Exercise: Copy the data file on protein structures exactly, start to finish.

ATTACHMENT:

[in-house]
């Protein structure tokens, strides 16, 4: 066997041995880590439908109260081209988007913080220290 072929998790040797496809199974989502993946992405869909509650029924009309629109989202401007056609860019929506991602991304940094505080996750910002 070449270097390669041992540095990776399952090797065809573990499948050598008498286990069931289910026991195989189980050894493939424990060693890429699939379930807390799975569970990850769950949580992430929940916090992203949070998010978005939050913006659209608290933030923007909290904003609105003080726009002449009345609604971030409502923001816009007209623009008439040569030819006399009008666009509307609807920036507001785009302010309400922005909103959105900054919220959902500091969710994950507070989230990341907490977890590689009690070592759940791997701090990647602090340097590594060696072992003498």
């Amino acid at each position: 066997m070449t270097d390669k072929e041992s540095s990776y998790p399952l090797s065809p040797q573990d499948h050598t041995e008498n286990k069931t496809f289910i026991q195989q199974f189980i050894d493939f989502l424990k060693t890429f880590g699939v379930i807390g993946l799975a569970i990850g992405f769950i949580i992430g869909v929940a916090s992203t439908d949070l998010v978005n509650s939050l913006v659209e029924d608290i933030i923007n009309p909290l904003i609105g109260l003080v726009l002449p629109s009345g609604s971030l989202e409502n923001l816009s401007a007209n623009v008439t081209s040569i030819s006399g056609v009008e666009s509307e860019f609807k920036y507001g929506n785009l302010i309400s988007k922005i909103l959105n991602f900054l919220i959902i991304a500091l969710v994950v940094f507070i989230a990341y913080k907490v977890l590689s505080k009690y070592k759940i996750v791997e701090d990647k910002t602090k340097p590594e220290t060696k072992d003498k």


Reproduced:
[in-house]
């Protein structure tokens, strides 16, 4: 066997041995880590439908109260081209988007913080220290 072929998790040797496809199974989502993946992405869909509650029924009309629109989202401007056609860019929506991602991304940094505080996750910002 070449270097390669041992540095990776399952090797065809573990499948050598008498286990069931289910026991195989189980050894493939424990060693890429699939379930807390799975569970990850769950949580992430929940916090992203949070998010978005939050913006659209608290933030923007909290904003609105003080726009002449009345609604971030409502923001816009007209623009008439040569030819006399009008666009509307609807920036507001785009302010309400922005909103959105900054919220959902500091969710994950507070989230990341907490977890590689009690070592759940791997701090990647602090340097590594060696072992003498």
């Amino acid at each position: 066997m070449t270097d390669k072929e041992s540095s990776y998790p399952l090797s065809p040797q573990d499948h050598t041995e008498n286990k069931t496809f289910i026991q195989q199974f189980i050894d493939f989502l424990k060693t890429f880590g699939v379930i807390g993946l799975a569970i990850g992405f769950i949580i992430g869909v929940a916090s992203t439908d949070l998010v978005n509650s939050l913006v659209e029924d608290i933030i923007n009309p909290l904003i609105g109260l003080v726009l002449p629109s009345g609604s971030l989202e409502n923001l816009s401007a007209n623009v008439t081209s040569i030819s006399g056609v009008e666009s509307e860019f609807k920036y507001g929506n785009l302010i309400s988007k922005i909103l959105n991602f900054l919220i959902i991304a500091l969710v994950v940094f507070i989230a990341y913080k907490v977890l590689s505080k009690y070592k759940i996750v791997e701090d990647k910002t602090k340097p590594e220290t060696k072992d003498k």